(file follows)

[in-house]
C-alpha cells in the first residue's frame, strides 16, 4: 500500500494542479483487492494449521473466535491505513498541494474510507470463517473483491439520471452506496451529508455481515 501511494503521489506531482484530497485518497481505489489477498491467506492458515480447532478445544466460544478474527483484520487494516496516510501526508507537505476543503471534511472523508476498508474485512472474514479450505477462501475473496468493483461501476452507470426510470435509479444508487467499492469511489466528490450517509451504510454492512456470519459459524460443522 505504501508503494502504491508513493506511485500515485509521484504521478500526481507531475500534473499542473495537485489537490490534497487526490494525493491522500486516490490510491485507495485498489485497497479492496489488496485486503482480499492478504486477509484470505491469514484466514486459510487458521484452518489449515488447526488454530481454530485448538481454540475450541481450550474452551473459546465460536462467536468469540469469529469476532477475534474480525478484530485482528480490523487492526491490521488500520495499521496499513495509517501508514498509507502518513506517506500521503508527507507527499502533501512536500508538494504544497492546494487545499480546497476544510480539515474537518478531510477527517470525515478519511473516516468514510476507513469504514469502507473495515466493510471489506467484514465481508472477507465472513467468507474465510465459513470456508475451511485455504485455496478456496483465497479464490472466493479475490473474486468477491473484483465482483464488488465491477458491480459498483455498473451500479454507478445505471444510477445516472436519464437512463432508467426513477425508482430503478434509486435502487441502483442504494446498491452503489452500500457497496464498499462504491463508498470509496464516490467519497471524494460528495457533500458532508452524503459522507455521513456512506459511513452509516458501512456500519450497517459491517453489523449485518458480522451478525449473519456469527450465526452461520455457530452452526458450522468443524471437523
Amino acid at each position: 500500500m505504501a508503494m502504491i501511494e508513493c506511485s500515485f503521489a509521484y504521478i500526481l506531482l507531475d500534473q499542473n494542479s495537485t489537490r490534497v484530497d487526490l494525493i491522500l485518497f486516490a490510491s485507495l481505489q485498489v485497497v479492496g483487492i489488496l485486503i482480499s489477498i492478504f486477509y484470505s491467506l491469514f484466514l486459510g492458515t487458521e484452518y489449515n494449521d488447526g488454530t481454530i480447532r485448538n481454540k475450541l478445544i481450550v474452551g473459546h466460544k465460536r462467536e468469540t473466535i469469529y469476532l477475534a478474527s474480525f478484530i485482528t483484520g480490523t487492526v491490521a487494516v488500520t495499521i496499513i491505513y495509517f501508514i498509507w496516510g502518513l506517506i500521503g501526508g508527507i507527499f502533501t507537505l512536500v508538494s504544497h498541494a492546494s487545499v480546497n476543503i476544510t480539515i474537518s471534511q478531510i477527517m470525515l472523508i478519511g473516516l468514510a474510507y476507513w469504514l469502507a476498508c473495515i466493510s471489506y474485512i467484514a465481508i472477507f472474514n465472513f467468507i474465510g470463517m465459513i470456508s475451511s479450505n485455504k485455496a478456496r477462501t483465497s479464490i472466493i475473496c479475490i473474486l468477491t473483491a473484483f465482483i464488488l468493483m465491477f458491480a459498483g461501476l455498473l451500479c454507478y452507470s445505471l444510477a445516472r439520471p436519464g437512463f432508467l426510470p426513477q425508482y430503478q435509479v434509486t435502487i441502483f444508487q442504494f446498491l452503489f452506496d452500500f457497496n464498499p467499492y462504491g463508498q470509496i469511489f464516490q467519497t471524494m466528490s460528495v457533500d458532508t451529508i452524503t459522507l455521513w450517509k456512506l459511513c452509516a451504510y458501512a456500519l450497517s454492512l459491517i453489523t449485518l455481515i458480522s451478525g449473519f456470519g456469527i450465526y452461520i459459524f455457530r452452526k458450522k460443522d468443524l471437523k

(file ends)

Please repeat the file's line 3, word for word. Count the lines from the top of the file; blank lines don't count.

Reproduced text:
Amino acid at each position: 500500500m505504501a508503494m502504491i501511494e508513493c506511485s500515485f503521489a509521484y504521478i500526481l506531482l507531475d500534473q499542473n494542479s495537485t489537490r490534497v484530497d487526490l494525493i491522500l485518497f486516490a490510491s485507495l481505489q485498489v485497497v479492496g483487492i489488496l485486503i482480499s489477498i492478504f486477509y484470505s491467506l491469514f484466514l486459510g492458515t487458521e484452518y489449515n494449521d488447526g488454530t481454530i480447532r485448538n481454540k475450541l478445544i481450550v474452551g473459546h466460544k465460536r462467536e468469540t473466535i469469529y469476532l477475534a478474527s474480525f478484530i485482528t483484520g480490523t487492526v491490521a487494516v488500520t495499521i496499513i491505513y495509517f501508514i498509507w496516510g502518513l506517506i500521503g501526508g508527507i507527499f502533501t507537505l512536500v508538494s504544497h498541494a492546494s487545499v480546497n476543503i476544510t480539515i474537518s471534511q478531510i477527517m470525515l472523508i478519511g473516516l468514510a474510507y476507513w469504514l469502507a476498508c473495515i466493510s471489506y474485512i467484514a465481508i472477507f472474514n465472513f467468507i474465510g470463517m465459513i470456508s475451511s479450505n485455504k485455496a478456496r477462501t483465497s479464490i472466493i475473496c479475490i473474486l468477491t473483491a473484483f465482483i464488488l468493483m465491477f458491480a459498483g461501476l455498473l451500479c454507478y452507470s445505471l444510477a445516472r439520471p436519464g437512463f432508467l426510470p426513477q425508482y430503478q435509479v434509486t435502487i441502483f444508487q442504494f446498491l452503489f452506496d452500500f457497496n464498499p467499492y462504491g463508498q470509496i469511489f464516490q467519497t471524494m466528490s460528495v457533500d458532508t451529508i452524503t459522507l455521513w450517509k456512506l459511513c452509516a451504510y458501512a456500519l450497517s454492512l459491517i453489523t449485518l455481515i458480522s451478525g449473519f456470519g456469527i450465526y452461520i459459524f455457530r452452526k458450522k460443522d468443524l471437523k